Parallel to the retrospective, the Berlin film museum the Deutsche Kinemathek will present, together with the Ingmar Bergman foundation, an exhibition on Bergman's live and work.
The 61st Berlin International Film Festival runs Feb. 10-20. »
- By Scott Roxborough
Bill and Ted’s Excellent Adventure was a dream come true for the kindergarten version of me. It was silly, occasionally vulgar, hilarious, and it had time travel… inside of phone booths. Additionally, it’s the rare sort of early 90s movie that has worn shockingly well with age, due in large part to the charming performances from everyone involved, Keanu Reeves, Alex Winter, and George Carlin especially, as well as fantastic music all throughout.
Though I didn’t have the same adoration for the sequel, Bogus Journey, I still liked it a lot. Hell was at once bizarre and terrifying, and the board game contest with Death was a surprisingly clever riff on the film classic The Seventh Seal. As a result, it greatly pleases me to hear that a…
Click to continue reading Keanu Reeves Wants Scorsese, Coppola, and Herzog to Direct ‘Bill and Ted 3′
- Ben Moore
With Criterion staple, and all around film legend (and my personal favorite filmmaker of all time) Jean Luc-Godard (Breathless, A Woman Is A Woman, Made In The U.S.A, just to name a few) set to receive an honorary Oscar from the Academy Of Motion Pictures Arts And Sciences, it looks like the Academy is set to honor yet another legend in the world of film.
According to the Criterion blog, the Academy is set to play host to the La premiere of a new exhibition, entitled Ingmar Bergman: Truth And Lies, all organized by the Deutsche Kinemathek, along with the Bergman Foundation.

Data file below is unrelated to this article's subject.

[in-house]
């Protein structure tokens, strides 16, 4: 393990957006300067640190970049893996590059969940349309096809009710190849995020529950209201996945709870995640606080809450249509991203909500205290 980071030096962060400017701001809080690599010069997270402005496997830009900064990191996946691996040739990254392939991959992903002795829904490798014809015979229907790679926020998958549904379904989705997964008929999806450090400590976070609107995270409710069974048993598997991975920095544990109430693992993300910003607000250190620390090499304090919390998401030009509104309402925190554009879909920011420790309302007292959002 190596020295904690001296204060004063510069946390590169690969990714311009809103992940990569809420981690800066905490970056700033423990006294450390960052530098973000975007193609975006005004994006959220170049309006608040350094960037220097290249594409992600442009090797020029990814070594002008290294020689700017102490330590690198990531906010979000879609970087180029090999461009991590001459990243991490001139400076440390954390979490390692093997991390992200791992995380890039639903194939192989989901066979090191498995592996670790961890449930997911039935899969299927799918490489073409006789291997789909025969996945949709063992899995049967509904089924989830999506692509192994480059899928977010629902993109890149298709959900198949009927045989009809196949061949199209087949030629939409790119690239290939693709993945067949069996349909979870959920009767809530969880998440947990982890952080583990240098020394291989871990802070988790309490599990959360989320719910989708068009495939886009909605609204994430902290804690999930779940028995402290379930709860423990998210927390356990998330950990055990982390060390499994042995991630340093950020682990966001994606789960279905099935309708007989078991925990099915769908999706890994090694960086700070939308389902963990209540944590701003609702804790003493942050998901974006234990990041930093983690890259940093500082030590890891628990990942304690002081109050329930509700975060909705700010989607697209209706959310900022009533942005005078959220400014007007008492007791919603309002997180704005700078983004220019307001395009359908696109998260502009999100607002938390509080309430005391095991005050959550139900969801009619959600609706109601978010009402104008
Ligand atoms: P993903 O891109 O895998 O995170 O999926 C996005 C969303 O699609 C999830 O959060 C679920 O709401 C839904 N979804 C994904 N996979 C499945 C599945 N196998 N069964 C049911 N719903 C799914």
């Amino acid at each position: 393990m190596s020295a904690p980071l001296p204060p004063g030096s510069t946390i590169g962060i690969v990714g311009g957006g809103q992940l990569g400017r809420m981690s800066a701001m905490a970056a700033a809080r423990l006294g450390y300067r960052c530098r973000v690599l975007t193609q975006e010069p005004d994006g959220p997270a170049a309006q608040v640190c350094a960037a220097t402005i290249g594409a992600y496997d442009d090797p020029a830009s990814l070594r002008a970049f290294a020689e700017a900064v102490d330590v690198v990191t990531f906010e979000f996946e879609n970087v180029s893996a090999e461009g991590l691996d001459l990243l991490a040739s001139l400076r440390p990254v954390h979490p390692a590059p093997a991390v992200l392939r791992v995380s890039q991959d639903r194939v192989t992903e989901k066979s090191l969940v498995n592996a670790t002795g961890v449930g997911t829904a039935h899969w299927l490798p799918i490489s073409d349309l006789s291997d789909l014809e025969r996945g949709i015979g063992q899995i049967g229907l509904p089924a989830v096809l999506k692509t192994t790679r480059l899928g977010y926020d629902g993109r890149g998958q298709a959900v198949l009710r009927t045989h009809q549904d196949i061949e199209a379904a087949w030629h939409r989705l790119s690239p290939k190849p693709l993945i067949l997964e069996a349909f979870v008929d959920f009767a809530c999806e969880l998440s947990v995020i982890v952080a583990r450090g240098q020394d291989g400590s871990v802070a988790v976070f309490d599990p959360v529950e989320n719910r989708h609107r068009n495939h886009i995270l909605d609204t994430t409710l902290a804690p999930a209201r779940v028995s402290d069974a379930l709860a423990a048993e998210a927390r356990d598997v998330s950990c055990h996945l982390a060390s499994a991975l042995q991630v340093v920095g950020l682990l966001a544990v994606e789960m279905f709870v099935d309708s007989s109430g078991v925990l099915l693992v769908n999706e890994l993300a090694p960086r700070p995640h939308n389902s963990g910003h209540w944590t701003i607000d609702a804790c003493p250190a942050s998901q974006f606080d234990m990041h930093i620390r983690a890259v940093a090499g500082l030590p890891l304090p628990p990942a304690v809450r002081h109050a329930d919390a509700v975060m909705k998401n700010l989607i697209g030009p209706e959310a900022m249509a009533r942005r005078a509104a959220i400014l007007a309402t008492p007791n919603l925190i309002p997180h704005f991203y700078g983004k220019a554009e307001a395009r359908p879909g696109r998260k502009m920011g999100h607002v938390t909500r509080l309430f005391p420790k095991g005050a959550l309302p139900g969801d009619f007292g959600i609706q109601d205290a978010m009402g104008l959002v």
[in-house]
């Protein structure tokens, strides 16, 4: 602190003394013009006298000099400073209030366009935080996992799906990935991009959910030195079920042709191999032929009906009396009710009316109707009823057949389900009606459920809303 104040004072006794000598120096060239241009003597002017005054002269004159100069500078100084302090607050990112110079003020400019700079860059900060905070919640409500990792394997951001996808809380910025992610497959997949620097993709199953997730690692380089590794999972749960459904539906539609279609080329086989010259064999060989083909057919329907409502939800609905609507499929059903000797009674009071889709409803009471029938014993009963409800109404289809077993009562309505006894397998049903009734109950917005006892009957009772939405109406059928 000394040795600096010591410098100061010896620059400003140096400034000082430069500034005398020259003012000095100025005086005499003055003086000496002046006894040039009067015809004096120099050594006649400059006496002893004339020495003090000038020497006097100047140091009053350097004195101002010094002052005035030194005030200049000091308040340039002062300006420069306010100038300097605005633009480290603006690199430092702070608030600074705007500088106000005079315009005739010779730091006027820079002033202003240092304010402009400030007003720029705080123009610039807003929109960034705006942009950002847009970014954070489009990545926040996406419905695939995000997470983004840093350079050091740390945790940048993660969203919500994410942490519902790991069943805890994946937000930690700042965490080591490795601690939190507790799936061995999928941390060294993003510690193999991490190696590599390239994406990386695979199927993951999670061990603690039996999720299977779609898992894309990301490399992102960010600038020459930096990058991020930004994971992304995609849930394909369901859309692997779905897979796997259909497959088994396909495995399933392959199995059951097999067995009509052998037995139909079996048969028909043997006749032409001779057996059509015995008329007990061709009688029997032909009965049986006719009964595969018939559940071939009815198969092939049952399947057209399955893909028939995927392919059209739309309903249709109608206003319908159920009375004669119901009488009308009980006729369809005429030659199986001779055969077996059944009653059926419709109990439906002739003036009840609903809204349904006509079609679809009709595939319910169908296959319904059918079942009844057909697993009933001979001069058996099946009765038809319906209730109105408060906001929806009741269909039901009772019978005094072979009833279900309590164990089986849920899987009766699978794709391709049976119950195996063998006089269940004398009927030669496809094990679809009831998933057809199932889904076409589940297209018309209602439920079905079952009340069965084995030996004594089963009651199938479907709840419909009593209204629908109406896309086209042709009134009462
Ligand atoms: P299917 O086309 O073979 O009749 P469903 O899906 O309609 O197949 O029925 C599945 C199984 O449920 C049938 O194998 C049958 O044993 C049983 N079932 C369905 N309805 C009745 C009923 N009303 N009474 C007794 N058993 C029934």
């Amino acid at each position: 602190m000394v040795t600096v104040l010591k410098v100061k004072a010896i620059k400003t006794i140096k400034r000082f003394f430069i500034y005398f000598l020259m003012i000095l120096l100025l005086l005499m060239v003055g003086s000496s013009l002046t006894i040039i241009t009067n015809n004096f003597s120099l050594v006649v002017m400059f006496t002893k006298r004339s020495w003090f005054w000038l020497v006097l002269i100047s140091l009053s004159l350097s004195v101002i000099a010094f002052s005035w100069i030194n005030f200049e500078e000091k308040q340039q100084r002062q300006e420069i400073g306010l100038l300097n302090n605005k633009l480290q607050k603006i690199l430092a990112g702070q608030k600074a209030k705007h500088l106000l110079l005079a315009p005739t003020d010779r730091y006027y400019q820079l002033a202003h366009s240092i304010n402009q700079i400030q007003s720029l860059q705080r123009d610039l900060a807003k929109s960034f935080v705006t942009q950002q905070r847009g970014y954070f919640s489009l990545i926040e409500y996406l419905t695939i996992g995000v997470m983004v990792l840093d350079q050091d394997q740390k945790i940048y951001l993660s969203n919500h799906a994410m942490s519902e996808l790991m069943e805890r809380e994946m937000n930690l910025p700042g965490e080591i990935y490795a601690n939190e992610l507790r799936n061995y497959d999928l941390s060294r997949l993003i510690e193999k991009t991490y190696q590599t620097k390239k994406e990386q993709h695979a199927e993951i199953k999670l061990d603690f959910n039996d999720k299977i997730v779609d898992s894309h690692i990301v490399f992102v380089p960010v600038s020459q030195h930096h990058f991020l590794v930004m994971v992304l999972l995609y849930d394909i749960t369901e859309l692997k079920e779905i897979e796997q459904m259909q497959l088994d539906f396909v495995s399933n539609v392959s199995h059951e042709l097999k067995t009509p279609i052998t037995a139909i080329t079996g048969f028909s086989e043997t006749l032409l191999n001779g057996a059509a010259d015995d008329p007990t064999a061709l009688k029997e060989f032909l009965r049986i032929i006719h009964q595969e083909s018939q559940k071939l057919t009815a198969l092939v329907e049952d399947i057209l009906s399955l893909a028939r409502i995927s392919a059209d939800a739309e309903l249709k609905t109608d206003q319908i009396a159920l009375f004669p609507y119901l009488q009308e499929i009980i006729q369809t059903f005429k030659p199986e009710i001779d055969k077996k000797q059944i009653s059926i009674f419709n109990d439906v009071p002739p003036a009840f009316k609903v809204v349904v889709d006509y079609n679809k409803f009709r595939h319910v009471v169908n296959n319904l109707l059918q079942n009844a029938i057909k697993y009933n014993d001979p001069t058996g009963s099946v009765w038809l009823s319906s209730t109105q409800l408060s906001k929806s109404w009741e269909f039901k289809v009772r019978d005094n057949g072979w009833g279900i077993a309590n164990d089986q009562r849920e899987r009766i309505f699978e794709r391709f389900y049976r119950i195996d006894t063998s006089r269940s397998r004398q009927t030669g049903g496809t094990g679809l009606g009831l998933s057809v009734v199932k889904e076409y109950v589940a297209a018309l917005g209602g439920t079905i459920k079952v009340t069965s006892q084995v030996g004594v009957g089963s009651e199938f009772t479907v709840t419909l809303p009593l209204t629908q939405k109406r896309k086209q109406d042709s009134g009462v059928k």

Exhibition Information When September 16 through December 12, 2010 Where The Academy’s Fourth Floor Gallery Public viewing hours Tuesday – Friday: 10 a.m. to 5 p.m.
Saturday – Sunday: Noon to 6 p.m.*
*Sunday, October 10: 1 to 6 p.m. Admission Free
The show will feature movie clips »
- Joshua Brunsting
Late last month, fans of 1980s British cult cinema saw a few long-time favorites make the leap into 21st century media as four movies from the semi-legendary Handmade Films production company got a well-deserved re-release in the Blu-ray format: The Long Good Friday (reviewed by James here), Time Bandits, Mona Lisa and Withnail and I. That these films also hold down spots in the Criterion Collection, and are indeed among the company’s earliest spine numbers, only adds to their illustrious history. But the news of an upgrade to higher resolution for home viewing, which ought to be a cause for unqualified celebration, comes, alas, with a bit of a downside. Really, it’s a mixed bag. Ryan has made his observations on Time Bandits publicly known here. If you haven’t heard it yet, I’ll cut to the chase: he wasn’t impressed. A subpar transfer (1080i? what’s the point of that? »
- David Blakeslee
HollywoodNews.com: “Ingmar Bergman: Truth and Lies,” an exhibition that delves into the career and personal life of the legendary Swedish director, will have its world premiere at the Academy of Motion Picture Arts and Sciences on Thursday, September 16. Organized by the Deutsche Kinemathek – Museum für Film und Fernsehen, Berlin, in association with the Academy, the exhibition, which is open to the public, will run through December 12. Admission is free.
In preparation for the first major exhibition since the director’s death in 2007, the Bergman Foundation in Stockholm has granted unprecedented access to Bergman’s personal papers, allowing for an in-depth examination of his life and vast creative output.